It's been dubbed the Academy Awards of Cannabis, only instead of a red carpet there was a leaf blower modified to blow pot smoke in attendees' faces.
Yes, with much fanfare, the first post-recreational legalization Emerald Cup took place last weekend at the Sonoma County Fairgrounds and Humboldt County represented. Hard.
But to read reporting on the event, it seems there was a melancholy undertone to the festivities, with many openly acknowledging that legalization is pushing the once underground scene into a marketplace dominated by global capitalism. Between the deep-pocketed incursions of global conglomerates and the high cost of regulation and taxation, some attendees seemed more than ready to pour a little out for those who weren't there, or who soon won't be.
"There is a mourning going on for all the people who were part of the industry who are not going to see the Promised Land," Tim Blake, who founded the Emerald Cup 15 years ago, told the Los Angeles Times. "Our typical American capitalist society is taking it over. It's going to be a fight for every small farm and every small cultivator to find a place at the table. I'm excited but I am torn for all the people who have come to me and said, 'What happened?'"
There's more than a bit of irony in that quote, as some locals have complained about the Emerald Cup's high entry fees — coupled with the requirement to submit several ounces of flower for judging — saying they make it hard for small farms to join the pageantry. (Oh, and in that same interview with the Times, Blake lamented spending a cool half a million on lobbyists and compliance efforts.)
But the mourning honestly seems to have been somewhat limited, as the vast majority of the 28,000 folks who attended the two-day event seemed happy to network, sell their wares or just get stoned to the bejesus belt, as America's favorite caddy was fond of saying.
Amid this backdrop, the Cup bestowed good tidings on the North Coast. Southern Humboldt's own Ridgeline Farms took home the coveted top prize for sun-grown cannabis flowers with its "Green Lantern" strain. Rebel Grown, also of Humboldt County, took second place with its "Double OG Chem #15" strain. Mendocino's Tar Hill rounded out the group with its "Cherimoya" strain finishing in third place.
If the region is to retain its reputation for producing the world's best sun-grown cannabis, these kinds of dog and pony shows are worth something and the honor should surely make the farms proud.
CannabisNow, a pot-focused website, also offered some flower reviews and gushed about a pair of Humboldt Seed Co. offerings: "Blueberry Muffin" and "Pineapple Upside Down Cake."
On a related note, if pageantry and cannabis are your thing, you'll be stoked to learn that recently crowned Miss Universe 2018, Philippines' own Catriona Gray, used her time in the Q&A period of the program to plug cannabis. Asked whether she supports medical marijuana — side note: these questions seem to have changed markedly — Gray offered an endorsement, if a somewhat muddled one.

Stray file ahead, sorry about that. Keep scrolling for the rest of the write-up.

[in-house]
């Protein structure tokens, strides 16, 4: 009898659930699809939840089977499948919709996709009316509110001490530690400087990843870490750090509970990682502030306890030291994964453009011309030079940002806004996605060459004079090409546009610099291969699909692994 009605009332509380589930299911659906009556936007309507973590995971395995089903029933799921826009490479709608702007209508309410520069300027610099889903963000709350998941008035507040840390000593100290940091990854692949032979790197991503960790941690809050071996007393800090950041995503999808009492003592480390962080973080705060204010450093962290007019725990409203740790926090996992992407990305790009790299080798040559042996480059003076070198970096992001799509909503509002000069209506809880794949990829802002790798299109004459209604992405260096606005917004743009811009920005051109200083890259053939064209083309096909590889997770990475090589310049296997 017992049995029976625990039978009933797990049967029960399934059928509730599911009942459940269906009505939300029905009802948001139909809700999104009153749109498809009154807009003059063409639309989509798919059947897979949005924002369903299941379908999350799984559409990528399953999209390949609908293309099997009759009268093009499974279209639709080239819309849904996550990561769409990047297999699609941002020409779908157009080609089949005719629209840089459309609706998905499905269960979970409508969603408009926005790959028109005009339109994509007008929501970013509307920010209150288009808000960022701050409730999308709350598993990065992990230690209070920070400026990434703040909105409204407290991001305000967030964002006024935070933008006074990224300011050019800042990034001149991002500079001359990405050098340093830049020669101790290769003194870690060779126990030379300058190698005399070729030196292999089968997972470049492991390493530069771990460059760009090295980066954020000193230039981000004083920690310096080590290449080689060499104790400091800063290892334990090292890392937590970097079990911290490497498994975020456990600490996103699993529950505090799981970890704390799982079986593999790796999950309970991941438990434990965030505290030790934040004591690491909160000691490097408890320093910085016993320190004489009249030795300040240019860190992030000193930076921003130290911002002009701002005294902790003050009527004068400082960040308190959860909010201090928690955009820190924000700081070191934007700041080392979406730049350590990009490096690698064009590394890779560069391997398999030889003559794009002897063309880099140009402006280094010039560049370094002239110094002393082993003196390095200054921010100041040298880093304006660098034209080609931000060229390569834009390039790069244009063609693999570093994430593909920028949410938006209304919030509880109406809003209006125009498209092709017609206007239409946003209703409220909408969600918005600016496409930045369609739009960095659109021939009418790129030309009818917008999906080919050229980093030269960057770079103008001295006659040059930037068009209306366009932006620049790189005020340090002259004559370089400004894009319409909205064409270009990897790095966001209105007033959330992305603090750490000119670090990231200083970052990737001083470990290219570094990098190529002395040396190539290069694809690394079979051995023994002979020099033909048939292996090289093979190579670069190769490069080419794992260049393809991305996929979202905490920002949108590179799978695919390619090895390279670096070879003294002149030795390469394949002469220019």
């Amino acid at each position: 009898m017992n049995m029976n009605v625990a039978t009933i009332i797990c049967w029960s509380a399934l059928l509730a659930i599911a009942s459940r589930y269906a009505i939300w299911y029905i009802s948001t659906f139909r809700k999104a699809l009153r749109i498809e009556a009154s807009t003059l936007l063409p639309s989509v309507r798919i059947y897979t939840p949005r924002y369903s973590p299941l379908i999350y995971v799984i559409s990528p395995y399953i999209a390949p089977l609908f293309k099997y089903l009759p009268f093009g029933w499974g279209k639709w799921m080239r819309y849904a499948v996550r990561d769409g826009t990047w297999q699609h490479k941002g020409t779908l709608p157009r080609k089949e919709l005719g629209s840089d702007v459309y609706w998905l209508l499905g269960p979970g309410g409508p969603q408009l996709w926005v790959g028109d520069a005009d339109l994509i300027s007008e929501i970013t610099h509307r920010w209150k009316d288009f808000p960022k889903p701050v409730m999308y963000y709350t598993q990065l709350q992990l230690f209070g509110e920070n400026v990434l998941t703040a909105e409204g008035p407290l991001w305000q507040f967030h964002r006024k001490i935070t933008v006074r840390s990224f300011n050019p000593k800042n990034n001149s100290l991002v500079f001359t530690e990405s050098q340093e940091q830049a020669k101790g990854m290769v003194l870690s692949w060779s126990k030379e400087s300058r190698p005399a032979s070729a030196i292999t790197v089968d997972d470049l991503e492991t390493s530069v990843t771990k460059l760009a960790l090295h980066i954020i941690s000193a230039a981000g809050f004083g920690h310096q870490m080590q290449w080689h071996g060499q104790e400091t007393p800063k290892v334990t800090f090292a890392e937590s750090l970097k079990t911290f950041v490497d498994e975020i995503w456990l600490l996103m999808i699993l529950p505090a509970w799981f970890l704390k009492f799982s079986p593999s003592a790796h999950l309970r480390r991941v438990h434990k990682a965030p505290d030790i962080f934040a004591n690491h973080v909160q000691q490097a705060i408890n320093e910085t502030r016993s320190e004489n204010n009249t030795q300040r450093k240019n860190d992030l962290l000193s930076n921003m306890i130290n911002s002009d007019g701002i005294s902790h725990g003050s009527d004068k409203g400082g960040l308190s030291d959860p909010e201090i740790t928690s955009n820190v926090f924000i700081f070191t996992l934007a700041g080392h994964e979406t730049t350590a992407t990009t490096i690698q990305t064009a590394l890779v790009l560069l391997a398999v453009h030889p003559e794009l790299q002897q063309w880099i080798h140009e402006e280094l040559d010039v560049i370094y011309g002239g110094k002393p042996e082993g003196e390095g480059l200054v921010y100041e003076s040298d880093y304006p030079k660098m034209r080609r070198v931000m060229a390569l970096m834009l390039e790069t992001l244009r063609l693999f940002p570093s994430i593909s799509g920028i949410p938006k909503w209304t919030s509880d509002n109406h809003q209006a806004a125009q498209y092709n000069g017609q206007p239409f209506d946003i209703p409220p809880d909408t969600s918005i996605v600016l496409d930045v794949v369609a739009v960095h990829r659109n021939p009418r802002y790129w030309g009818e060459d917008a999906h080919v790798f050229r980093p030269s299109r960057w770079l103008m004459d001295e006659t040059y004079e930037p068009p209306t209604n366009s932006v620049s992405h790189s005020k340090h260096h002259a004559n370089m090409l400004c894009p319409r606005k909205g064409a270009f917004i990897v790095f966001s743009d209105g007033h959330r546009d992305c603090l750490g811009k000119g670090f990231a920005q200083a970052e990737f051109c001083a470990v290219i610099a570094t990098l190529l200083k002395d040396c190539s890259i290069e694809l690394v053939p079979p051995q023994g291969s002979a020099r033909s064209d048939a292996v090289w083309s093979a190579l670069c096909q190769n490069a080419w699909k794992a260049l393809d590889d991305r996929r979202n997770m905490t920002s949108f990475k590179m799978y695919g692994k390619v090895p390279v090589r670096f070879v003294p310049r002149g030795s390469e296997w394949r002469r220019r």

"I'm for it being used in a medical use. But not so for recreational use," Gray said. "Because I think if people were to argue, 'What about alcohol and cigarettes?' Well, everything is good but in moderation."
While one can certainly quibble with the clarity of her answer — not to mention the value of these pageants generally — it represents a pretty incredible moment for cannabis, especially considering she offered it before being crowned. It has also reportedly revived efforts in the Philippine House of Representatives to pass medial cannabis legislation.
In the Outside Reporting Done Poorly category, Green Market Report this week published a story headlined: "Cannabis Fuels Humboldt County Comeback."
The report, available on Youtube, begins with: "Eureka, California, was formed with the Gold Rush, then they fell on some hard times. Now the town is looking to the Green Rush to bring back its fortune."
The video features Eureka Community Development Director Rob Holmlund, who — despite looking at times like he's in a hostage video standing in front of a cannabis plant — offers a pretty measured history of the city and cannabis in California and Humboldt County. He also notes that cannabis is on track to double the city's manufacturing jobs in the near future.
What he doesn't note — and goes unsaid by the narrator — is that most locals see the cannabis industry contracting with legalization, taking local sales tax receipts along with it.
While there may be a cannabis comeback in Humboldt County's future, it remains on the horizon with some rocky seas before it.
Thadeus Greenson is the Journal's news editor. Reach him at 442-1400, extension 321, or firstname.lastname@example.org. Follow him on Twitter @thadeusgreenson.